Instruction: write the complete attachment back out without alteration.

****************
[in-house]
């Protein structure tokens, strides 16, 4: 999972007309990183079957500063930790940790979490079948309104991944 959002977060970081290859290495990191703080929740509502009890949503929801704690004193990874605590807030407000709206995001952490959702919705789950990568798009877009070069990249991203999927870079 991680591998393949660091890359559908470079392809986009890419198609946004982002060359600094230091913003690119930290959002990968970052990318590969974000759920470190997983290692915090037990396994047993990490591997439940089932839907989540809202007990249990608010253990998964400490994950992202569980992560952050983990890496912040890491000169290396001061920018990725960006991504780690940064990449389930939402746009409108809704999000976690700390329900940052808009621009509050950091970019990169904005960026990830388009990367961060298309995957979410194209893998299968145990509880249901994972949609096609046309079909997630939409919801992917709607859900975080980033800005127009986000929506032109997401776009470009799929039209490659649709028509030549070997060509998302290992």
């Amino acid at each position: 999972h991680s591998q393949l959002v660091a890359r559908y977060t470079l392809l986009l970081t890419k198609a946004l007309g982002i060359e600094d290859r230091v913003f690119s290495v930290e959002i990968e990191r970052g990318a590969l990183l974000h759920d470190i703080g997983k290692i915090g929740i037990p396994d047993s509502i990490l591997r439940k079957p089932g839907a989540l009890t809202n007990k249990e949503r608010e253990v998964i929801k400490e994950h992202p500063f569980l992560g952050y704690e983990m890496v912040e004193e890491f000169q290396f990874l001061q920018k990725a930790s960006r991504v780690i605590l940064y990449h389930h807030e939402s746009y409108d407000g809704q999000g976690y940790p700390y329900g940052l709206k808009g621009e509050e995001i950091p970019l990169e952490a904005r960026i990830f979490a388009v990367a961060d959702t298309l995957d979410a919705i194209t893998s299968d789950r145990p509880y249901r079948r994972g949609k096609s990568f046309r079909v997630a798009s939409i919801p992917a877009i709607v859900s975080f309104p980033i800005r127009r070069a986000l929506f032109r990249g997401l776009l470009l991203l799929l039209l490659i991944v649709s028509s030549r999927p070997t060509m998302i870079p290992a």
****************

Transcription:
[in-house]
């Protein structure tokens, strides 16, 4: 999972007309990183079957500063930790940790979490079948309104991944 959002977060970081290859290495990191703080929740509502009890949503929801704690004193990874605590807030407000709206995001952490959702919705789950990568798009877009070069990249991203999927870079 991680591998393949660091890359559908470079392809986009890419198609946004982002060359600094230091913003690119930290959002990968970052990318590969974000759920470190997983290692915090037990396994047993990490591997439940089932839907989540809202007990249990608010253990998964400490994950992202569980992560952050983990890496912040890491000169290396001061920018990725960006991504780690940064990449389930939402746009409108809704999000976690700390329900940052808009621009509050950091970019990169904005960026990830388009990367961060298309995957979410194209893998299968145990509880249901994972949609096609046309079909997630939409919801992917709607859900975080980033800005127009986000929506032109997401776009470009799929039209490659649709028509030549070997060509998302290992």
């Amino acid at each position: 999972h991680s591998q393949l959002v660091a890359r559908y977060t470079l392809l986009l970081t890419k198609a946004l007309g982002i060359e600094d290859r230091v913003f690119s290495v930290e959002i990968e990191r970052g990318a590969l990183l974000h759920d470190i703080g997983k290692i915090g929740i037990p396994d047993s509502i990490l591997r439940k079957p089932g839907a989540l009890t809202n007990k249990e949503r608010e253990v998964i929801k400490e994950h992202p500063f569980l992560g952050y704690e983990m890496v912040e004193e890491f000169q290396f990874l001061q920018k990725a930790s960006r991504v780690i605590l940064y990449h389930h807030e939402s746009y409108d407000g809704q999000g976690y940790p700390y329900g940052l709206k808009g621009e509050e995001i950091p970019l990169e952490a904005r960026i990830f979490a388009v990367a961060d959702t298309l995957d979410a919705i194209t893998s299968d789950r145990p509880y249901r079948r994972g949609k096609s990568f046309r079909v997630a798009s939409i919801p992917a877009i709607v859900s975080f309104p980033i800005r127009r070069a986000l929506f032109r990249g997401l776009l470009l991203l799929l039209l490659i991944v649709s028509s030549r999927p070997t060509m998302i870079p290992a």